South Korean President Moon Jae-in has requested the assistance of the United Nations in verifying North Korea’s planned shutdown of its nuclear test site and efforts for peace on the peninsula, his office announced Tuesday.

As reported by South Korea’s Yonhap news agency, Moon delivered his message to UN Secretary-General Antonio Guterres in a 30-minute phone conversation, during which he asked the UN to monitor the implementation of the summit deal reached on Friday.

Moon met with North Korean leader Kim Jong Nam at the truce village on the border between these two long battling nations. It was the first time a North Korean leader had set foot in the South since the outbreak of the War in 1950.

The result of the historic summit was the Panmunjom Declaration for Peace, Prosperity and Unification of the Korean Peninsula, in which both sides agreed to a “nuclear-free Korean Peninsula” and “solid peace regime” with the aim to officially end the Korean War by the end of this year.

Kim also agreed to close down its infamous Punggye-ri nuclear weapons testing site in Kilju County where the regime has conducted six nuclear tests. Kim invited South Korean and US journalists and experts to come along and make sure the closure goes ahead as planned.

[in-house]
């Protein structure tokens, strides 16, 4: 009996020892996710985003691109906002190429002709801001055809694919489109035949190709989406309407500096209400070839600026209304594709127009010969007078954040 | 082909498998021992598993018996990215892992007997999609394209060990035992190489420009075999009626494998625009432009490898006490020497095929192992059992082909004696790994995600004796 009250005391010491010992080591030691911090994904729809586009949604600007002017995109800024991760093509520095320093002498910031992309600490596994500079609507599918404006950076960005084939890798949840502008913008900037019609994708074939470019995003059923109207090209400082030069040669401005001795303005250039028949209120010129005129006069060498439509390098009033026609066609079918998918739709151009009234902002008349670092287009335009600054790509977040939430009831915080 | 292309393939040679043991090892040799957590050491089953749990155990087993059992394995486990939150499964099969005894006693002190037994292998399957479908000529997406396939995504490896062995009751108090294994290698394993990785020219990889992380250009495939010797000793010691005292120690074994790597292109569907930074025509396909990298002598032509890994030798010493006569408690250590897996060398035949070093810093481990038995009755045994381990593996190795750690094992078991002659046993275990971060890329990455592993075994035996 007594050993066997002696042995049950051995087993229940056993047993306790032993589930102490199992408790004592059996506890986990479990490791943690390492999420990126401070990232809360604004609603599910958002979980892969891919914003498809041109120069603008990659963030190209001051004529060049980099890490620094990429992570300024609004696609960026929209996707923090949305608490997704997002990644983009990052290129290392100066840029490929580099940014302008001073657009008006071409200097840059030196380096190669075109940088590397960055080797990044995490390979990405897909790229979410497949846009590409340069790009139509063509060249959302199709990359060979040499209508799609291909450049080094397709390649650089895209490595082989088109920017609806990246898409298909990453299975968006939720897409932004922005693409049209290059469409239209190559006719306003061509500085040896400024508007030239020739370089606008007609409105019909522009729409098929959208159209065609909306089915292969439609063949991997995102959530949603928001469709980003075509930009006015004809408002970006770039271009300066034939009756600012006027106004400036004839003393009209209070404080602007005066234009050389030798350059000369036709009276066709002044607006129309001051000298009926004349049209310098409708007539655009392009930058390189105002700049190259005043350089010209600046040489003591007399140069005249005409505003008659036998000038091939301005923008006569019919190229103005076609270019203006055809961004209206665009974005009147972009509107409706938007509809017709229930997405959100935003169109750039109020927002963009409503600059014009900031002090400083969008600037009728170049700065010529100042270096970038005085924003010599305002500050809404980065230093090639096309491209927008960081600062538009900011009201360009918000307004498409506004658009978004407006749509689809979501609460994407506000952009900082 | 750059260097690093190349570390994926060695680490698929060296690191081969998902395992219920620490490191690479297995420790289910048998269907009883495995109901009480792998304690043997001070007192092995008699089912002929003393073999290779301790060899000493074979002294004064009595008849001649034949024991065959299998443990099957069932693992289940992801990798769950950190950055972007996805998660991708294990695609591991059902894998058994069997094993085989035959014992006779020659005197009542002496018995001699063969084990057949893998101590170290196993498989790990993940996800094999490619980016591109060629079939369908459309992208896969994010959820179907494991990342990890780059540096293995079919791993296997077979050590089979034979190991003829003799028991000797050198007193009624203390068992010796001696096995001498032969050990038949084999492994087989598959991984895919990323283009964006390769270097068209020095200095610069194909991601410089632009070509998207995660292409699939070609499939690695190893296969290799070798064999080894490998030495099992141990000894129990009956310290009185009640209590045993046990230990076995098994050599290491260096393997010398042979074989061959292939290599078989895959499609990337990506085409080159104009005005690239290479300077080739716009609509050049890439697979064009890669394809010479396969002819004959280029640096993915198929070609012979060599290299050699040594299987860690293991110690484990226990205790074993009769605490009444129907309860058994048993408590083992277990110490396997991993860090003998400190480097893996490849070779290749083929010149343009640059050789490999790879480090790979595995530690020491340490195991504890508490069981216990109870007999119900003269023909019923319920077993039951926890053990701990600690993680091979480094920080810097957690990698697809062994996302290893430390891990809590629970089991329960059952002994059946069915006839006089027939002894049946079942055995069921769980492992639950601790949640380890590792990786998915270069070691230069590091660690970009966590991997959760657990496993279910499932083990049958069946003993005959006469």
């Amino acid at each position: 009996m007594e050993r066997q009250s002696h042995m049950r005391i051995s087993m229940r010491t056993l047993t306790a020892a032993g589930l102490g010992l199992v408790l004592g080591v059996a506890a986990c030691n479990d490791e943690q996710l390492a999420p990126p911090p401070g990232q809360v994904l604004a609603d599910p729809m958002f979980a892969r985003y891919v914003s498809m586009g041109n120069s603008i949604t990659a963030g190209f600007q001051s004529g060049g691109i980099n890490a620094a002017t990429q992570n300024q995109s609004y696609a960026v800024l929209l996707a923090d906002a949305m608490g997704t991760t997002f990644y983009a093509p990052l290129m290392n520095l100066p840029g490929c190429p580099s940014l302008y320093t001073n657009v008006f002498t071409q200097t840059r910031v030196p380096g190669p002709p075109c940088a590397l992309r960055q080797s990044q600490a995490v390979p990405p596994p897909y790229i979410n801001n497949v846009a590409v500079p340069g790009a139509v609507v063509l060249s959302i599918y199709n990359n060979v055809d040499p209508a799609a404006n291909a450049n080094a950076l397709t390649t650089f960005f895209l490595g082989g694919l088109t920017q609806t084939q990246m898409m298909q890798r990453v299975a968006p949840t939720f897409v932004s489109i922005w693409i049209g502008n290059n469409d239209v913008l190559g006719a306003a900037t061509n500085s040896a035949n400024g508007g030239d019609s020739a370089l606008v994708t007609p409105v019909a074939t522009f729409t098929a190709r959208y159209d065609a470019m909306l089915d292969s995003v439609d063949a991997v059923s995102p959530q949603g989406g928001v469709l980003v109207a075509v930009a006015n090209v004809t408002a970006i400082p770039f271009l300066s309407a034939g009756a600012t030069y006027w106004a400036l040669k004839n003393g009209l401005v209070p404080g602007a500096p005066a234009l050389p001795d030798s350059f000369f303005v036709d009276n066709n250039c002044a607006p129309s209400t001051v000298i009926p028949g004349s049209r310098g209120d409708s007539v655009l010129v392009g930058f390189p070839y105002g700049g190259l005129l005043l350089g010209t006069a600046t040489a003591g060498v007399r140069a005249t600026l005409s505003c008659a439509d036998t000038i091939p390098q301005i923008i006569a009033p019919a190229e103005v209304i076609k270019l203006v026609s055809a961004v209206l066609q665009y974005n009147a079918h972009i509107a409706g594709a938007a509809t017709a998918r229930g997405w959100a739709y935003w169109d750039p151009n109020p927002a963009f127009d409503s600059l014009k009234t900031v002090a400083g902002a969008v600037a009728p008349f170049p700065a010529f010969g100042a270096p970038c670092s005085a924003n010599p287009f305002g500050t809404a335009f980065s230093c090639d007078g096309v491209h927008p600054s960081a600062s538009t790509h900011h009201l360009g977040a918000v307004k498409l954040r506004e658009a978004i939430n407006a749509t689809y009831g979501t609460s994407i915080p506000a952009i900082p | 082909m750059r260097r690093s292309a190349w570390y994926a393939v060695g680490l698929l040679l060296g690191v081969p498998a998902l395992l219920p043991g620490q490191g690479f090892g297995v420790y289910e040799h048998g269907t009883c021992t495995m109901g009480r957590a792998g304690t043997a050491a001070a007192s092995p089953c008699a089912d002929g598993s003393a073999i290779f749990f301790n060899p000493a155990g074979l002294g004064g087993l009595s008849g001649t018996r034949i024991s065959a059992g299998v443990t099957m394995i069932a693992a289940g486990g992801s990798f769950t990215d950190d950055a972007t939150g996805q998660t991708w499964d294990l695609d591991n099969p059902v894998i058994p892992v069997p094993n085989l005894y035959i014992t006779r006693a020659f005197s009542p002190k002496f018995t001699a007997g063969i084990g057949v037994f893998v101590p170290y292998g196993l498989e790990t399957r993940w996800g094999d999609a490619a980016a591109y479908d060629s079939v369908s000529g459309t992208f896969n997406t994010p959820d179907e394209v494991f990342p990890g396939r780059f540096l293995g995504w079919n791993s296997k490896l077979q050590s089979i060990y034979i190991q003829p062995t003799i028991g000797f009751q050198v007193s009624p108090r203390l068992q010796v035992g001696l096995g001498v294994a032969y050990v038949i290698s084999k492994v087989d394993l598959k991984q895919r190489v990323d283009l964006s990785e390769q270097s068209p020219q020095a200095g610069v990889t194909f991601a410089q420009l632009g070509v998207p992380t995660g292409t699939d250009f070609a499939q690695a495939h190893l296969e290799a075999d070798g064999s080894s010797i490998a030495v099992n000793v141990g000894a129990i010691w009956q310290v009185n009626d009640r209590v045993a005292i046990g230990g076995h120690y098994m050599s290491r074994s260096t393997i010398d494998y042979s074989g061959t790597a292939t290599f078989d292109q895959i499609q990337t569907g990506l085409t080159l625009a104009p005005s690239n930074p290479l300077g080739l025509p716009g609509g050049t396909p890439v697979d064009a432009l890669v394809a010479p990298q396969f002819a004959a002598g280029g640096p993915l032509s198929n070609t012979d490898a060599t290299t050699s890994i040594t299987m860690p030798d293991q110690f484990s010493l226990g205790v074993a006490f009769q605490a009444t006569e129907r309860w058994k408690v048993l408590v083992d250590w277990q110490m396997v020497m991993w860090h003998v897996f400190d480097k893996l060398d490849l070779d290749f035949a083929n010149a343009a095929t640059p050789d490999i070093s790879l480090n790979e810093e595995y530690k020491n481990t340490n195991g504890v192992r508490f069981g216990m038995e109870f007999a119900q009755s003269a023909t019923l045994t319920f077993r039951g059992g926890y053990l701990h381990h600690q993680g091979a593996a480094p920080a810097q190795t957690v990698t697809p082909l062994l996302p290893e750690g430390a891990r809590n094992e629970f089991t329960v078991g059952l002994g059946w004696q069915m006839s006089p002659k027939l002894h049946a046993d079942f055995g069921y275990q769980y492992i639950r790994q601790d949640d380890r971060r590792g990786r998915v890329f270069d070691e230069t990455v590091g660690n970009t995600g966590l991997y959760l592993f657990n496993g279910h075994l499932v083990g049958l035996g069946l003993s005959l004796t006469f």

Plans to turn the heavily armed Demilitarized Zone (DMZ) into a peace belt were also discussed.

Moon asked the UN to monitor the implementation of the summit deal.

“I would like the UN to issue a declaration to support the Panmunjom Declaration via the General Assembly or the Security Council,” Moon was quoted as telling the UN chief.

Guterres reportedly agreed to the proposal, saying he hopes to help efforts to make peace take root in Korea.

He added he would assign a UN disarmament official to work with Seoul on the matter.

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